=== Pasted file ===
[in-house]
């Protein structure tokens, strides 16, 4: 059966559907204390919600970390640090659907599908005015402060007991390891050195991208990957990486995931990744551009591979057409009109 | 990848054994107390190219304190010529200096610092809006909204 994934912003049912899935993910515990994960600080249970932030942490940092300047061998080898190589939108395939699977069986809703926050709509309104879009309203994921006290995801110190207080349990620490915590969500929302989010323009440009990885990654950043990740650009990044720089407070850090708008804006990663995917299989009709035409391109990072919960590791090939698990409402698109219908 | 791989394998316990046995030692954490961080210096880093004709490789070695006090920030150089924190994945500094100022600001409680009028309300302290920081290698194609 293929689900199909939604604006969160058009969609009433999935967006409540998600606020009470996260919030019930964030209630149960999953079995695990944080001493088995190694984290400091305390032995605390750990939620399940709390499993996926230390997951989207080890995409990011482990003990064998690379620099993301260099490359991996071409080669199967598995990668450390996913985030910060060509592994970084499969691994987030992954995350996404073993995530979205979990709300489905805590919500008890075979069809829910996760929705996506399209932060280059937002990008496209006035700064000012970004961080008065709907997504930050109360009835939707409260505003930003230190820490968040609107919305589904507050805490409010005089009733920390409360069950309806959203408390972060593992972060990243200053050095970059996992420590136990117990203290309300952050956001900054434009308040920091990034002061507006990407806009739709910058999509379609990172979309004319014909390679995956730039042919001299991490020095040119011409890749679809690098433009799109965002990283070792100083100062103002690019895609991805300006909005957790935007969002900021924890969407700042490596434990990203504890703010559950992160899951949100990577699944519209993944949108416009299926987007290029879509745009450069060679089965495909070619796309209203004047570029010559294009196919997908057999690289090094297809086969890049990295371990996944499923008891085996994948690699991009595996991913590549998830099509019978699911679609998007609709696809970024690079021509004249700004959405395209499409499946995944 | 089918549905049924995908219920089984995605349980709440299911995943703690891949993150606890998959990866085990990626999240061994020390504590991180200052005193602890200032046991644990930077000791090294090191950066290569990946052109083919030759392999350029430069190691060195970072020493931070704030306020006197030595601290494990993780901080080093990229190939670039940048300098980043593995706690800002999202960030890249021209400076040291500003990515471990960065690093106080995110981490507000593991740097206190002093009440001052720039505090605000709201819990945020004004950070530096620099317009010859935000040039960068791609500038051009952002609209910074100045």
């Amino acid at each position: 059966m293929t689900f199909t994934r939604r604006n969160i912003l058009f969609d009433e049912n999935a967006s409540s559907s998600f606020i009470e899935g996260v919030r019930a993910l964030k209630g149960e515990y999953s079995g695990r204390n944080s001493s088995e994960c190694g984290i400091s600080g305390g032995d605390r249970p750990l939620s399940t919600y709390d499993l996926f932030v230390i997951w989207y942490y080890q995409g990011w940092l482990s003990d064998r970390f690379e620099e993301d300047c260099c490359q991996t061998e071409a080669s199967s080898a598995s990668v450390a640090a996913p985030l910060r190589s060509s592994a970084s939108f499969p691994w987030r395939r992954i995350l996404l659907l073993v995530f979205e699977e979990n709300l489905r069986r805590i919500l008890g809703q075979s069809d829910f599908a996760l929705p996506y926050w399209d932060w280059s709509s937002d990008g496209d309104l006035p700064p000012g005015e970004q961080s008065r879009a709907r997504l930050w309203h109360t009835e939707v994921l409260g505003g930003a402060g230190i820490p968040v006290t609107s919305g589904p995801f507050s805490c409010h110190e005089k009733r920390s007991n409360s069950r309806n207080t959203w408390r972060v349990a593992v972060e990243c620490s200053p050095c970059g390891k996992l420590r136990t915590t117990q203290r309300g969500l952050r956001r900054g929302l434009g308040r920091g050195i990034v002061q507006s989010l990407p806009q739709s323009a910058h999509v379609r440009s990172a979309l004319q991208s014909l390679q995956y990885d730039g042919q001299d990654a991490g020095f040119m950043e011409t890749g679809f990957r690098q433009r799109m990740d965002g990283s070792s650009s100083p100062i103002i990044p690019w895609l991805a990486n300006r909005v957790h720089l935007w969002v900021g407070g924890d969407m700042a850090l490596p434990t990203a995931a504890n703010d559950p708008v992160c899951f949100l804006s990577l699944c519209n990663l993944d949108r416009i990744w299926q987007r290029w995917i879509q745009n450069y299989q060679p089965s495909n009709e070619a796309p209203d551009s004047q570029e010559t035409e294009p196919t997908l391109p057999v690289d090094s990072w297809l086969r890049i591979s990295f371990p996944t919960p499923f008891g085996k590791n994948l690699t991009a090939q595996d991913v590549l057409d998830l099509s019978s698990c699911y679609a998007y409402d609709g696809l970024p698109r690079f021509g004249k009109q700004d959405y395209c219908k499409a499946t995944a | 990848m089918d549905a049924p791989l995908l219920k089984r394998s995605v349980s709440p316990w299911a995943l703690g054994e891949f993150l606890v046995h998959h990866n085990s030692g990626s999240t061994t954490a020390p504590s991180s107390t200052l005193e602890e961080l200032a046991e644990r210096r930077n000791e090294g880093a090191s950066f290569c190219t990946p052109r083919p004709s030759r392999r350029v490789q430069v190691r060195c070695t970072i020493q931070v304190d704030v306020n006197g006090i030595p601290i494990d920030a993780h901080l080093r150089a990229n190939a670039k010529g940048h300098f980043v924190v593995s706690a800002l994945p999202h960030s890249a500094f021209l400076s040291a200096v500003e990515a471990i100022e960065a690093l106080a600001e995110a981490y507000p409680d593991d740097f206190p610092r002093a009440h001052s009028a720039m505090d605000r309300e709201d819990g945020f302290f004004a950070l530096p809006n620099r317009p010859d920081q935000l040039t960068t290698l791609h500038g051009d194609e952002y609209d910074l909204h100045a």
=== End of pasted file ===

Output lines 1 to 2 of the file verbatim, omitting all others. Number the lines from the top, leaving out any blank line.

[in-house]
């Protein structure tokens, strides 16, 4: 059966559907204390919600970390640090659907599908005015402060007991390891050195991208990957990486995931990744551009591979057409009109 | 990848054994107390190219304190010529200096610092809006909204 994934912003049912899935993910515990994960600080249970932030942490940092300047061998080898190589939108395939699977069986809703926050709509309104879009309203994921006290995801110190207080349990620490915590969500929302989010323009440009990885990654950043990740650009990044720089407070850090708008804006990663995917299989009709035409391109990072919960590791090939698990409402698109219908 | 791989394998316990046995030692954490961080210096880093004709490789070695006090920030150089924190994945500094100022600001409680009028309300302290920081290698194609 293929689900199909939604604006969160058009969609009433999935967006409540998600606020009470996260919030019930964030209630149960999953079995695990944080001493088995190694984290400091305390032995605390750990939620399940709390499993996926230390997951989207080890995409990011482990003990064998690379620099993301260099490359991996071409080669199967598995990668450390996913985030910060060509592994970084499969691994987030992954995350996404073993995530979205979990709300489905805590919500008890075979069809829910996760929705996506399209932060280059937002990008496209006035700064000012970004961080008065709907997504930050109360009835939707409260505003930003230190820490968040609107919305589904507050805490409010005089009733920390409360069950309806959203408390972060593992972060990243200053050095970059996992420590136990117990203290309300952050956001900054434009308040920091990034002061507006990407806009739709910058999509379609990172979309004319014909390679995956730039042919001299991490020095040119011409890749679809690098433009799109965002990283070792100083100062103002690019895609991805300006909005957790935007969002900021924890969407700042490596434990990203504890703010559950992160899951949100990577699944519209993944949108416009299926987007290029879509745009450069060679089965495909070619796309209203004047570029010559294009196919997908057999690289090094297809086969890049990295371990996944499923008891085996994948690699991009595996991913590549998830099509019978699911679609998007609709696809970024690079021509004249700004959405395209499409499946995944 | 089918549905049924995908219920089984995605349980709440299911995943703690891949993150606890998959990866085990990626999240061994020390504590991180200052005193602890200032046991644990930077000791090294090191950066290569990946052109083919030759392999350029430069190691060195970072020493931070704030306020006197030595601290494990993780901080080093990229190939670039940048300098980043593995706690800002999202960030890249021209400076040291500003990515471990960065690093106080995110981490507000593991740097206190002093009440001052720039505090605000709201819990945020004004950070530096620099317009010859935000040039960068791609500038051009952002609209910074100045």